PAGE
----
In the Clouds Photography

Billow clouds above a lunar-like landscape of rock in Big Bend Nat Park.
The cirrus clouds over the mountains on the right are often called fallstreaks as ice particles fall from very high levels and encounter slower windspeeds below.
This cirrus cloud resembles a horse's tail and is often referred to as Mare's tail.
A deck of stratus clouds sits below us looking like an ocean at this 11,000 feet trail stop; hours later the first snow of the fall season prevented us from reaching the summit at 14,255 feet.
This faint circular bow is referred to as a glory, pilot's bow, and Specter of the Brocken and is often seen on the tops of stratus clouds with relative uniformity and composed of water drops (not ice crystals). The shadow of the plane is the center, or if you're really fortunate, the shadow of your head in the case of climbers on top of mountains with clouds below and sunshine above.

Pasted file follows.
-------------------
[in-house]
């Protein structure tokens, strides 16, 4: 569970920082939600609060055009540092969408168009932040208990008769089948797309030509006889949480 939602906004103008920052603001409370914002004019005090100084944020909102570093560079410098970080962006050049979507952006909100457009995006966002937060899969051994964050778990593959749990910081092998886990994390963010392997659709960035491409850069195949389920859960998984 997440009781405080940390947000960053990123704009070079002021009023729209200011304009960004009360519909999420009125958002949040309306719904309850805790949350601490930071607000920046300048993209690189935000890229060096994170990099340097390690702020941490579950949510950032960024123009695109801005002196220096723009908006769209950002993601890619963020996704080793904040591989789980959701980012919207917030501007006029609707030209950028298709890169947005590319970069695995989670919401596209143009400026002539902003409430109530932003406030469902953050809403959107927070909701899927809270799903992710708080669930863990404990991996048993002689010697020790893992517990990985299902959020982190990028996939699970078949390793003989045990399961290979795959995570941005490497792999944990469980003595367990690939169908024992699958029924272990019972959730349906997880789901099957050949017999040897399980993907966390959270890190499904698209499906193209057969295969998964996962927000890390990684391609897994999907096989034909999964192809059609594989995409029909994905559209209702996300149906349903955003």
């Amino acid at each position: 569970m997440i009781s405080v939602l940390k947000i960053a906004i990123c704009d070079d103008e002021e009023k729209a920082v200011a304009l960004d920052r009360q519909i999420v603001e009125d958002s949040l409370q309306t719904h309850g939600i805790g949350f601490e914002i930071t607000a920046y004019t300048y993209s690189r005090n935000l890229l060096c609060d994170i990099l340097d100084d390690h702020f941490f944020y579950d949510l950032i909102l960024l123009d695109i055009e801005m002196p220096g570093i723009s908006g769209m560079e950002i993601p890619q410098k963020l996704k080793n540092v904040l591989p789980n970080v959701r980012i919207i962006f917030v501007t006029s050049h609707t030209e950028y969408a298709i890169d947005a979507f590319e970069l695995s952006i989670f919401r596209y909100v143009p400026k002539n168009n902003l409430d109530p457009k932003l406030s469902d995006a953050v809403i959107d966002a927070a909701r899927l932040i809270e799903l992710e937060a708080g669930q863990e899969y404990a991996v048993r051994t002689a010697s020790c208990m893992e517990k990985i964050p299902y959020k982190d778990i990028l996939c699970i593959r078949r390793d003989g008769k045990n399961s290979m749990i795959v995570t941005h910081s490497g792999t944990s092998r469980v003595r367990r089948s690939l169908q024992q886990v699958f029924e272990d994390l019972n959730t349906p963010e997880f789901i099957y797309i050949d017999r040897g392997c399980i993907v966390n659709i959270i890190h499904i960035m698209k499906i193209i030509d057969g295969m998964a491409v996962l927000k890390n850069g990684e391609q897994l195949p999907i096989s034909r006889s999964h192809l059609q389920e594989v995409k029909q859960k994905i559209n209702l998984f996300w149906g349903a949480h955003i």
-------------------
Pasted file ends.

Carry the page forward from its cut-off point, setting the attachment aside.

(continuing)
The Alps' Matterhorn (4478 m = 14,692 ft) rises above an early morning stratus cloud deck.
A small cumulus cloud forms almost overhead while photographing Colorado's best Fall color: aspen trees.
Developing cumulus clouds on a typical eastern Colorado summer afternoon.
The last touch of sun lights the underneath of this back-sheared anvil of a developing thunderstorm.

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Suggested reading & related info:

Book: Clouds in a Glass of Beer: Simple Experiments in Atmospheric Physics by Craig F. Bohren.
Book: The Invention of Clouds: How an Amateur Meteorologist Forged the Language of the Skies by Richard Hamblyn.
Book: The Man Who Named the Clouds by Julie Hannah.
Magazine: Weatherwise
Web: Bad Meteorology by Allistair B. Fraser.
Web: The Cloud Appreciation Society by Gavin Pretor-Pinney.
Web: Cool Clouds for Kids of All Ages by Richard Carlson.